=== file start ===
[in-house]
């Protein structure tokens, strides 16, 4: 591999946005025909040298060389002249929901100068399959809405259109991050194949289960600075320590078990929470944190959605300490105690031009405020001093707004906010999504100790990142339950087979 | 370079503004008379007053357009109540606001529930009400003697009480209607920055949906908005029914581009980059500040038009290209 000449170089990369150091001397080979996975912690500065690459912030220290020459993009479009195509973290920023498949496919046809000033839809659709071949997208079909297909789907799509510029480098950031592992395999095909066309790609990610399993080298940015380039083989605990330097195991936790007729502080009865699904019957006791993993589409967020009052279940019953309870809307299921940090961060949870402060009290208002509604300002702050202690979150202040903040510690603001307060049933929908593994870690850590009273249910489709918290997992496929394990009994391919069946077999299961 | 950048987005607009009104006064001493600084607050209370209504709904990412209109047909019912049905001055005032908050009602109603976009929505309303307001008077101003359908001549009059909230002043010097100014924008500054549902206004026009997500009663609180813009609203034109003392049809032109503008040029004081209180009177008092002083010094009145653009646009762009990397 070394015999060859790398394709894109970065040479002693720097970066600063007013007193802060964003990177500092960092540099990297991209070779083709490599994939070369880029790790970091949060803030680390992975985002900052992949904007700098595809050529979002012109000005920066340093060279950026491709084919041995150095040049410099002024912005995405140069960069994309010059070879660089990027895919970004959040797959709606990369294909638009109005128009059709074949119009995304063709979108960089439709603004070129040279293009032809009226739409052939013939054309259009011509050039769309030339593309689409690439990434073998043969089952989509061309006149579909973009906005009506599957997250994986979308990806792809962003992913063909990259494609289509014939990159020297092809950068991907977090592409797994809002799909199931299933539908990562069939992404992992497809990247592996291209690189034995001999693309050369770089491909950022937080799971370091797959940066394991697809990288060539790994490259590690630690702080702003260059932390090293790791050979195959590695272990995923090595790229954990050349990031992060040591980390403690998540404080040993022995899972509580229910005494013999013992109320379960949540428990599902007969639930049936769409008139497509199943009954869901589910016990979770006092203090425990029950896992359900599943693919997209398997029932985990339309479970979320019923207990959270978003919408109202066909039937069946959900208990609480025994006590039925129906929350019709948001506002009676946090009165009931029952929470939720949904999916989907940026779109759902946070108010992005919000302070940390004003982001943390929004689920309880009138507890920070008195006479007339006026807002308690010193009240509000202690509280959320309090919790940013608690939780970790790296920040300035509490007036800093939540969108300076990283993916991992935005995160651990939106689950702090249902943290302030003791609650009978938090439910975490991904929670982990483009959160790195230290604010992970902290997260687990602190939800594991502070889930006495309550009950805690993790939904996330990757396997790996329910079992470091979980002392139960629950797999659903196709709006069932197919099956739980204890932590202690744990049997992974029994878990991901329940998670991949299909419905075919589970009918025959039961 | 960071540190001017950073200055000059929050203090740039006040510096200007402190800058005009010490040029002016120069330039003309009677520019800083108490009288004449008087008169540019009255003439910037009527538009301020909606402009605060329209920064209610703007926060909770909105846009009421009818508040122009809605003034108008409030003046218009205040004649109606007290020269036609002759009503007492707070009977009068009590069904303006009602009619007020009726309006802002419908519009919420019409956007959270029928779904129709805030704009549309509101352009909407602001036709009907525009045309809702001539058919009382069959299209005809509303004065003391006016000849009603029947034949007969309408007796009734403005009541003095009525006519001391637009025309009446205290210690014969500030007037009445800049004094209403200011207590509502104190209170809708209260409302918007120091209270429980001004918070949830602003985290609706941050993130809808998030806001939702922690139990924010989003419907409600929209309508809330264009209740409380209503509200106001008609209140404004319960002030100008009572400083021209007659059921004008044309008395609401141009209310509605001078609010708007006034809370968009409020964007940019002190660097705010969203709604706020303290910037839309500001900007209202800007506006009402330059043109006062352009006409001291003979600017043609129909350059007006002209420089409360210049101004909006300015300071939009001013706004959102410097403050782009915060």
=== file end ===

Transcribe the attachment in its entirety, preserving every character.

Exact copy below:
[in-house]
């Protein structure tokens, strides 16, 4: 591999946005025909040298060389002249929901100068399959809405259109991050194949289960600075320590078990929470944190959605300490105690031009405020001093707004906010999504100790990142339950087979 | 370079503004008379007053357009109540606001529930009400003697009480209607920055949906908005029914581009980059500040038009290209 000449170089990369150091001397080979996975912690500065690459912030220290020459993009479009195509973290920023498949496919046809000033839809659709071949997208079909297909789907799509510029480098950031592992395999095909066309790609990610399993080298940015380039083989605990330097195991936790007729502080009865699904019957006791993993589409967020009052279940019953309870809307299921940090961060949870402060009290208002509604300002702050202690979150202040903040510690603001307060049933929908593994870690850590009273249910489709918290997992496929394990009994391919069946077999299961 | 950048987005607009009104006064001493600084607050209370209504709904990412209109047909019912049905001055005032908050009602109603976009929505309303307001008077101003359908001549009059909230002043010097100014924008500054549902206004026009997500009663609180813009609203034109003392049809032109503008040029004081209180009177008092002083010094009145653009646009762009990397 070394015999060859790398394709894109970065040479002693720097970066600063007013007193802060964003990177500092960092540099990297991209070779083709490599994939070369880029790790970091949060803030680390992975985002900052992949904007700098595809050529979002012109000005920066340093060279950026491709084919041995150095040049410099002024912005995405140069960069994309010059070879660089990027895919970004959040797959709606990369294909638009109005128009059709074949119009995304063709979108960089439709603004070129040279293009032809009226739409052939013939054309259009011509050039769309030339593309689409690439990434073998043969089952989509061309006149579909973009906005009506599957997250994986979308990806792809962003992913063909990259494609289509014939990159020297092809950068991907977090592409797994809002799909199931299933539908990562069939992404992992497809990247592996291209690189034995001999693309050369770089491909950022937080799971370091797959940066394991697809990288060539790994490259590690630690702080702003260059932390090293790791050979195959590695272990995923090595790229954990050349990031992060040591980390403690998540404080040993022995899972509580229910005494013999013992109320379960949540428990599902007969639930049936769409008139497509199943009954869901589910016990979770006092203090425990029950896992359900599943693919997209398997029932985990339309479970979320019923207990959270978003919408109202066909039937069946959900208990609480025994006590039925129906929350019709948001506002009676946090009165009931029952929470939720949904999916989907940026779109759902946070108010992005919000302070940390004003982001943390929004689920309880009138507890920070008195006479007339006026807002308690010193009240509000202690509280959320309090919790940013608690939780970790790296920040300035509490007036800093939540969108300076990283993916991992935005995160651990939106689950702090249902943290302030003791609650009978938090439910975490991904929670982990483009959160790195230290604010992970902290997260687990602190939800594991502070889930006495309550009950805690993790939904996330990757396997790996329910079992470091979980002392139960629950797999659903196709709006069932197919099956739980204890932590202690744990049997992974029994878990991901329940998670991949299909419905075919589970009918025959039961 | 960071540190001017950073200055000059929050203090740039006040510096200007402190800058005009010490040029002016120069330039003309009677520019800083108490009288004449008087008169540019009255003439910037009527538009301020909606402009605060329209920064209610703007926060909770909105846009009421009818508040122009809605003034108008409030003046218009205040004649109606007290020269036609002759009503007492707070009977009068009590069904303006009602009619007020009726309006802002419908519009919420019409956007959270029928779904129709805030704009549309509101352009909407602001036709009907525009045309809702001539058919009382069959299209005809509303004065003391006016000849009603029947034949007969309408007796009734403005009541003095009525006519001391637009025309009446205290210690014969500030007037009445800049004094209403200011207590509502104190209170809708209260409302918007120091209270429980001004918070949830602003985290609706941050993130809808998030806001939702922690139990924010989003419907409600929209309508809330264009209740409380209503509200106001008609209140404004319960002030100008009572400083021209007659059921004008044309008395609401141009209310509605001078609010708007006034809370968009409020964007940019002190660097705010969203709604706020303290910037839309500001900007209202800007506006009402330059043109006062352009006409001291003979600017043609129909350059007006002209420089409360210049101004909006300015300071939009001013706004959102410097403050782009915060």